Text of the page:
Watch our conservation technicians restoring murals at The Sherry Netherland Hotel. The ceiling mural in the lobby is based on Raphael’s frescoes in Cardinal Bibbiena’s Loggetta at the Vatican Palace (Vatican City, Rome). The style was popularized during the Renaissance and the Neoclassical period and was beautifully recreated at the Sherry Netherland in the 1920s by artist Joseph Aruta.
In April of 2013, we conducted the investigative study. Utilizing both chemical and mechanical means, we removed several small squares or “exposure windows,” of overpaint to reveal the surprisingly intact murals underneath. Once we fully understood the original materials, we realized that a full restoration would be possible. We then tested methods and techniques to develop our plan for conserving the murals.
The process of exposure has revealed that under the current white layers of paint the mural was covered with two separate layers of faux decorative ashlar stone patterns, painted in dark beige with light beige joint lines. In between these layers of paint were several applications of skim coating and patching composed of various materials. The outermost layer is most effectively removed with a scalpel inch by inch, whereas the underlying (non-original) oil layers are successfully removed chemically. A variety of solvent gels and strippers will be utilized through careful application by the conservators and conservation technicians. The final layers of post-historic paint will be delicately removed with solvent and swabs, cleared with mineral spirits.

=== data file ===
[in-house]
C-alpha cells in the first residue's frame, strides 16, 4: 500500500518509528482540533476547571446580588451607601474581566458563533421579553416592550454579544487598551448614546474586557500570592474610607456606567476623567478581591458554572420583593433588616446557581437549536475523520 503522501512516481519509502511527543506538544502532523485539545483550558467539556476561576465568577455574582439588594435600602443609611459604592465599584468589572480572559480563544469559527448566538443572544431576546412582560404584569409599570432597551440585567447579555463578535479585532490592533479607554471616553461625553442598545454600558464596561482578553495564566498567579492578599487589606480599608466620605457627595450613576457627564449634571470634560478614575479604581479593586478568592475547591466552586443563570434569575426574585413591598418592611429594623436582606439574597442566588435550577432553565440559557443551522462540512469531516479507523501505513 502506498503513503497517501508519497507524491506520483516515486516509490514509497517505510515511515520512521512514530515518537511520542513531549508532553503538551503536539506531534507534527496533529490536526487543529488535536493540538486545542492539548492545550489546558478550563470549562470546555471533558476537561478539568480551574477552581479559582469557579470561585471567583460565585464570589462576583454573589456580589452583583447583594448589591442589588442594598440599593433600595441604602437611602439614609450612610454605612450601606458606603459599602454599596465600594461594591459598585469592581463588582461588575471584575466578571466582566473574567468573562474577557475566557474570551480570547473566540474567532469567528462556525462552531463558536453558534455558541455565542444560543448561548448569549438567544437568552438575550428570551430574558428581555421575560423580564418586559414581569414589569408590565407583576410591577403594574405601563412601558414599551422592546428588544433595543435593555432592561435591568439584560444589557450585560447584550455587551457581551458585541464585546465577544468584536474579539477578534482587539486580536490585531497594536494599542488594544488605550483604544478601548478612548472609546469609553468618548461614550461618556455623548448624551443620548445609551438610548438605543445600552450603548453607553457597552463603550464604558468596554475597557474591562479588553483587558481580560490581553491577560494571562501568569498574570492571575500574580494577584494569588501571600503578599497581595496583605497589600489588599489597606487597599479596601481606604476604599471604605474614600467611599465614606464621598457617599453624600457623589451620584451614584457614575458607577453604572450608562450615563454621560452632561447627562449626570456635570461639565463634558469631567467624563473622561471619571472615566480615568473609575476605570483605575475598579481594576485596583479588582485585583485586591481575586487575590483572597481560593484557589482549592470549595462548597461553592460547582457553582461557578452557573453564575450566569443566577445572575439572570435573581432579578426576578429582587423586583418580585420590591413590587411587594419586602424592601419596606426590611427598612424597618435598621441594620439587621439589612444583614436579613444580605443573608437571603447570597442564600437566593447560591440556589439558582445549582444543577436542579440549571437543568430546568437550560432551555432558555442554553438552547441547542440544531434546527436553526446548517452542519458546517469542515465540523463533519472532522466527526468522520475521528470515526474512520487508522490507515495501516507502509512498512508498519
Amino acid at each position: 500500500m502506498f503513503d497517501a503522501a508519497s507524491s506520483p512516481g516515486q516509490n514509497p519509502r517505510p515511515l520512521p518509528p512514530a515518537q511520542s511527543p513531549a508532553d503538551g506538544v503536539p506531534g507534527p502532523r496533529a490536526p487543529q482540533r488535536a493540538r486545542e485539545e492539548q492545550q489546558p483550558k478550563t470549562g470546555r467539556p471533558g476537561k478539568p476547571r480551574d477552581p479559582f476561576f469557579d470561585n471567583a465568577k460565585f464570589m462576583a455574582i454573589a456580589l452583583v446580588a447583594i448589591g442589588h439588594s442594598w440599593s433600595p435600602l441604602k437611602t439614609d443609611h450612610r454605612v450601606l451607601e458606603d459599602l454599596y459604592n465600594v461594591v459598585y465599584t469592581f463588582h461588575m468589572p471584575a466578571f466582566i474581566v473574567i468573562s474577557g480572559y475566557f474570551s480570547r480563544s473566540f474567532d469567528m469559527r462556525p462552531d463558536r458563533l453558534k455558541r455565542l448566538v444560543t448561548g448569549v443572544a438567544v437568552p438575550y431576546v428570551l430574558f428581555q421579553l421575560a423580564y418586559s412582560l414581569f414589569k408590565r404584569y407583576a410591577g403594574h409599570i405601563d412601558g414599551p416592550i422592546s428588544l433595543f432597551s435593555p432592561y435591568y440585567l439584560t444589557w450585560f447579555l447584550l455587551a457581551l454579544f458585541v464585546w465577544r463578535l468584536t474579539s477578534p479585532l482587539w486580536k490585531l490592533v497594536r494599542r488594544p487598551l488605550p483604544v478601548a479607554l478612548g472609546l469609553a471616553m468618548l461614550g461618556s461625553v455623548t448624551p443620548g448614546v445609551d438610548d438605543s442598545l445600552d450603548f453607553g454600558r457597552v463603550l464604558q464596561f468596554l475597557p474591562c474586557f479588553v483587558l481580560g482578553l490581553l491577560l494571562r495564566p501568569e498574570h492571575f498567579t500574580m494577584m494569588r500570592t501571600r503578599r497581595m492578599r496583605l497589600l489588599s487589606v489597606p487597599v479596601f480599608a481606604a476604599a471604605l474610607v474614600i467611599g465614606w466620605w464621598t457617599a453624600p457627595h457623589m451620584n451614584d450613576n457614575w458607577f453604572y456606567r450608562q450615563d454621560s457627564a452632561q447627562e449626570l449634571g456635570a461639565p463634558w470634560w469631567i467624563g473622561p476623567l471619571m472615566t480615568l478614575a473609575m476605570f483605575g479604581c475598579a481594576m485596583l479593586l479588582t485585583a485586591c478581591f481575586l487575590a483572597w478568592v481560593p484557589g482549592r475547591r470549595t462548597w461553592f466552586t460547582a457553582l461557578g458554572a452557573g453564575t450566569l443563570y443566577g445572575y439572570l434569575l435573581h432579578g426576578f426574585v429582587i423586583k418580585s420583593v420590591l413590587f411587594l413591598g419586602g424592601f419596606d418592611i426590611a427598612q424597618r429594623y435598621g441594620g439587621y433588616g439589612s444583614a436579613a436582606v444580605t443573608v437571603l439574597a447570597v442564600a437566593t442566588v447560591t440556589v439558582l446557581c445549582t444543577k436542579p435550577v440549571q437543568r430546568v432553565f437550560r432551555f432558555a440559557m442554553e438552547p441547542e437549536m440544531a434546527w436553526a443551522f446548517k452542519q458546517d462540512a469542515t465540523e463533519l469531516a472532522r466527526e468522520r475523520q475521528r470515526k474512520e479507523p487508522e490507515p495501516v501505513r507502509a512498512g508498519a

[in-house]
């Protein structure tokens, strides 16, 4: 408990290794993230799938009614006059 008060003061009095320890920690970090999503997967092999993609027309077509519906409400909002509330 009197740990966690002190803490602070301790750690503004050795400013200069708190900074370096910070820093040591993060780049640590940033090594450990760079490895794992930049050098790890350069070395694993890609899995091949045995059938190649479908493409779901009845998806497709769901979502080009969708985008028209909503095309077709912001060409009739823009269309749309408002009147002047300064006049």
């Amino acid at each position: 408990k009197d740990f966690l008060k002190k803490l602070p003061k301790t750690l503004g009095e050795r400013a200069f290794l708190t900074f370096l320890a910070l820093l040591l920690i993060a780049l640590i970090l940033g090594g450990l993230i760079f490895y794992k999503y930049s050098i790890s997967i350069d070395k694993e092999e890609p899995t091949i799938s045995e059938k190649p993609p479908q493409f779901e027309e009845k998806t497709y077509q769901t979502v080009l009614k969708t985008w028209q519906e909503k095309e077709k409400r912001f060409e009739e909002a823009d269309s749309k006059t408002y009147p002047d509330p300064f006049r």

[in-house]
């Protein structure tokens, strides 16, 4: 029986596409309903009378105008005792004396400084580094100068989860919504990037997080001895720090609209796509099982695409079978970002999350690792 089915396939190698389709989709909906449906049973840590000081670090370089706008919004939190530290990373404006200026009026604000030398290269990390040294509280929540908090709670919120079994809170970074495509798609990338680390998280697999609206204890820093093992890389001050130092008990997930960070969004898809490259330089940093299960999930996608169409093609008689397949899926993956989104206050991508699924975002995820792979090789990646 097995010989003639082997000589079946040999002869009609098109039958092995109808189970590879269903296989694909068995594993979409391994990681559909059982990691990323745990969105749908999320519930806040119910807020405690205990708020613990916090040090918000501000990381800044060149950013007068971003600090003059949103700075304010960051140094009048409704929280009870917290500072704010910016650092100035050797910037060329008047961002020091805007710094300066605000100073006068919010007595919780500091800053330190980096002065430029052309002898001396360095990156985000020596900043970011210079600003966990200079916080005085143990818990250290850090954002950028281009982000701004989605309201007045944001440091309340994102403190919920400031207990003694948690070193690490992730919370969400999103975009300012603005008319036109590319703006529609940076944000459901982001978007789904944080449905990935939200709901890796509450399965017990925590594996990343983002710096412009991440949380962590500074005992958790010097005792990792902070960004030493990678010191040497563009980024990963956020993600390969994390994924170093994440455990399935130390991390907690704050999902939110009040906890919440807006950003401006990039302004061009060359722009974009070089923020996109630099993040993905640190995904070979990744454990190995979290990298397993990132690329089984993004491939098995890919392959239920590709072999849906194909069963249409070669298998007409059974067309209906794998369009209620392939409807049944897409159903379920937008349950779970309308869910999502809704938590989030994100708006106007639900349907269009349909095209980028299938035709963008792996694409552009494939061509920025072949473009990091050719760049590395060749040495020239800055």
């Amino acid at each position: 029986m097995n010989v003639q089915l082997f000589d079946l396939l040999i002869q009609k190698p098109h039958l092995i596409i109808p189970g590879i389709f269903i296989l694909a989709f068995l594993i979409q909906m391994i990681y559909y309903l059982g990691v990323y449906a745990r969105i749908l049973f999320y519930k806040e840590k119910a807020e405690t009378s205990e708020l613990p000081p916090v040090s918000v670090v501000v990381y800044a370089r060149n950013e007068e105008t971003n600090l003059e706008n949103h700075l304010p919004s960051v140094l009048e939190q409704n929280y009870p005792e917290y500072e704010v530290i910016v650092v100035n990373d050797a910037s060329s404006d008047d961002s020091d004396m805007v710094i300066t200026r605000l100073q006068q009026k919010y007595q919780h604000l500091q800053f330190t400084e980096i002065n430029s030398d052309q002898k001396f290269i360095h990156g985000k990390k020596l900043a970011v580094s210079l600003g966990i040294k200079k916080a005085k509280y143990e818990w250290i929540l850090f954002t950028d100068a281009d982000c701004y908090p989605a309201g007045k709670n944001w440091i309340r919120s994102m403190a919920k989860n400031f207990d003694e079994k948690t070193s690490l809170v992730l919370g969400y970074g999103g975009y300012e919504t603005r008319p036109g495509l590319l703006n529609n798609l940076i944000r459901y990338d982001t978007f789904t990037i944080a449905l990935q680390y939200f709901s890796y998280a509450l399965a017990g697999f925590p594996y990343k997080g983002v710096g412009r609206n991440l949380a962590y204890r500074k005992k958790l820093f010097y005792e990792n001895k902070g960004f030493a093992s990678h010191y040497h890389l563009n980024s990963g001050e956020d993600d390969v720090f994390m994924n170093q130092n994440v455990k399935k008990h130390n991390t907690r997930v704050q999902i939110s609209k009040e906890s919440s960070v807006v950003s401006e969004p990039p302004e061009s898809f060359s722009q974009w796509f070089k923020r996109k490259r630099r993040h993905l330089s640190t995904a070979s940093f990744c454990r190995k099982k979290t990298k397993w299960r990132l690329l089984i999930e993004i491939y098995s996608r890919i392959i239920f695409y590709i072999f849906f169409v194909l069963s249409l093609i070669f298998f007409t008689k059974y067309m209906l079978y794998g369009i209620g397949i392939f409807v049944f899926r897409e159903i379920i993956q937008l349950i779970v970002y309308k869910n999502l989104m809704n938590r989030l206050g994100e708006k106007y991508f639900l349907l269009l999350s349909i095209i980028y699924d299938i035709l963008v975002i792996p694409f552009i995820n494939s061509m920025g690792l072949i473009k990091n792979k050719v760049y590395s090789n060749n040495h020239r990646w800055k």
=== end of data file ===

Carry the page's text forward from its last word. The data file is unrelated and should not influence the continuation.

Currently, there are 5-10 conservation technicians working in a completely concealed, elevated workspace over the lobby. Despite the scaffolding, the lobby has remained fully operational through the entire project. Luckily, the timing with winter holidays has afforded the hotel a unique opportunity to decorate the scaffolding for the season, masking the workspace so effectively you could hardly tell what was happening above your head in the lobby. By the time we’re finished, in early 2014, we estimate that the restoration of the 860 square foot ceiling will have taken about total of 4,000 hours to complete.
Head Conservators – Kumiko Hisano and Gillian Randell
Conservation Technicians – Silvano Alonso, John Coburn, Jaime Dobbertin, Erma Duran, Elizabeth Iacullo, Neela Wickremesinghe